Find and Know Your Data
by Jack Dougherty, last updated March 1, 2017
Searching for Open Data
Increasing numbers of governmental agencies and non-profit organizations are publicly sharing open data on the web. When starting a new data visualization project, ask yourself these questions:
- Do I have the most relevant data for my project?
- Is it the most current data, in the most user-friendly format?
- Is data available at the individual level, or aggregated into larger groups?
- Which organizations might have collected data for my topic?
- Which open data repositories might have published this data?
What features do open repositories offer?
- View and export: At minimum, most open data repositories allow users to view their data and export it into common spreadsheet formats. Some also provide geographical boundaries for polygon maps.
- Built-in visualization tools: Some repositories offer built-in tools for users to create interactive charts or maps on the platform site. Some also provide code snippets for users to embed these built-in visualizations into their own websites.
- Static and Live data: Most repositories offer static datasets for a specific time period, but some also provide “live” data that is continuously updated.
- Application Programming Interface (APIs): Some repositories provide endpoints with code instructions that allow users to pull data directly from the platform into an external sites or online visualization, which is ideal for continuously updated data.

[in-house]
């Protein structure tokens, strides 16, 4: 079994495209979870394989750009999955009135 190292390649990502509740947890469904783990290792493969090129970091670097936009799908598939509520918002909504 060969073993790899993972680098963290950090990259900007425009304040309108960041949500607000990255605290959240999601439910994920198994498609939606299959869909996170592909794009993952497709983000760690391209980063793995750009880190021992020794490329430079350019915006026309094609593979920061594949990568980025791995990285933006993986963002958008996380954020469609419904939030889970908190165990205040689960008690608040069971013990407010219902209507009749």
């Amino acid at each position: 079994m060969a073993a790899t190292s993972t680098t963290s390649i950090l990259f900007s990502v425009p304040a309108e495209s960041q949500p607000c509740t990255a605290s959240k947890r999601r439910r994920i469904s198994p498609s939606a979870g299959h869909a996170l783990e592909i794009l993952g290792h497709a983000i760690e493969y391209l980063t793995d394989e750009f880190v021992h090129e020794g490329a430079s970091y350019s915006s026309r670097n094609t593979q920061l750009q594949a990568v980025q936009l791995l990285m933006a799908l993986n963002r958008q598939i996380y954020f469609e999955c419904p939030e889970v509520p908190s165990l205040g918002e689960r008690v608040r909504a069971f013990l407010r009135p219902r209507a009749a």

Know Your Data
Before starting to create charts or maps, get to know your data.
- Where did it come from?
- Who compiled the data, and for what purpose?
- What do the data labels really mean?
- Ask yourself: Am I working with the most recent version, in the best available format?
TO DO add resource https://github.com/Quartz/bad-data-guide
open data inception 1600+ sites portal http://opendatainception.io/
- Know your data: go out into the field to directly observe how the original data is measured and collected
Closely examine your data files to understand their meaning, sources of origin, and limitations. TO DO expand on this theme with examples of bad and misleading data
- Always ask: Am I using the best available data?
- Compare the HFS list to the City of Hartford’s current list of food establishments: https://data.hartford.gov/browse
- go to Public Health Category
- click on the “dataset” version (updated 10 Feb 2016), which is same data but different view than the “map” version
- click on light blue “export” button into any format you wish to compare with the HFS list (see screenshot)
- decide which list is best for your organization’s goal